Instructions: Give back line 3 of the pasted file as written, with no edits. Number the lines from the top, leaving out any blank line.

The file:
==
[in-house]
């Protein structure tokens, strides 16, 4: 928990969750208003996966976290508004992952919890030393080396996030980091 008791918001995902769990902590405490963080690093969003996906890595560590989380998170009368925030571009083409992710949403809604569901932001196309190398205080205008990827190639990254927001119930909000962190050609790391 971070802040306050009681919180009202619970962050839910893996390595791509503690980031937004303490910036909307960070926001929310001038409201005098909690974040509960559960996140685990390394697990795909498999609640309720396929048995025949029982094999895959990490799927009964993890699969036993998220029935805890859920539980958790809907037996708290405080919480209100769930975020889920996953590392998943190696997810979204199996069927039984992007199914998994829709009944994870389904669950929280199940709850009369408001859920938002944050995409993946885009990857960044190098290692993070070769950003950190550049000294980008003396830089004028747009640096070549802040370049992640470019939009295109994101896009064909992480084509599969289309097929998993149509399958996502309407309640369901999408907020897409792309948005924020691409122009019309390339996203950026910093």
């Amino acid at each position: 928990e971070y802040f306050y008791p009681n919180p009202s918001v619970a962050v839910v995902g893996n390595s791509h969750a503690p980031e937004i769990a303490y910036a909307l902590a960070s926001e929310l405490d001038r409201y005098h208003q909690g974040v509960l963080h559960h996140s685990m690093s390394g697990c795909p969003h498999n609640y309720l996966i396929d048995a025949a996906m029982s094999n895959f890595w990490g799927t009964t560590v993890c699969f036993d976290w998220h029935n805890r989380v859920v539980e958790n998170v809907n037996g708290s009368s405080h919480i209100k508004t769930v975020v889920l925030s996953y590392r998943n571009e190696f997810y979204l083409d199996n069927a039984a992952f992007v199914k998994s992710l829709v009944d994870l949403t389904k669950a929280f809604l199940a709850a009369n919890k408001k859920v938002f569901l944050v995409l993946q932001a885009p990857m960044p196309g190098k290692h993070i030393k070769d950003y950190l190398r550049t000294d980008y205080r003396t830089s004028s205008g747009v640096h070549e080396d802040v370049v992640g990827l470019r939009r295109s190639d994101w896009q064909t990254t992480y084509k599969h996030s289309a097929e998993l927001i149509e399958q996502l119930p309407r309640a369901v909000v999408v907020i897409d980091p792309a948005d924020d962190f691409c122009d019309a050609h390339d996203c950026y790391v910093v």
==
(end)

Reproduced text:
């Amino acid at each position: 928990e971070y802040f306050y008791p009681n919180p009202s918001v619970a962050v839910v995902g893996n390595s791509h969750a503690p980031e937004i769990a303490y910036a909307l902590a960070s926001e929310l405490d001038r409201y005098h208003q909690g974040v509960l963080h559960h996140s685990m690093s390394g697990c795909p969003h498999n609640y309720l996966i396929d048995a025949a996906m029982s094999n895959f890595w990490g799927t009964t560590v993890c699969f036993d976290w998220h029935n805890r989380v859920v539980e958790n998170v809907n037996g708290s009368s405080h919480i209100k508004t769930v975020v889920l925030s996953y590392r998943n571009e190696f997810y979204l083409d199996n069927a039984a992952f992007v199914k998994s992710l829709v009944d994870l949403t389904k669950a929280f809604l199940a709850a009369n919890k408001k859920v938002f569901l944050v995409l993946q932001a885009p990857m960044p196309g190098k290692h993070i030393k070769d950003y950190l190398r550049t000294d980008y205080r003396t830089s004028s205008g747009v640096h070549e080396d802040v370049v992640g990827l470019r939009r295109s190639d994101w896009q064909t990254t992480y084509k599969h996030s289309a097929e998993l927001i149509e399958q996502l119930p309407r309640a369901v909000v999408v907020i897409d980091p792309a948005d924020d962190f691409c122009d019309a050609h390339d996203c950026y790391v910093v």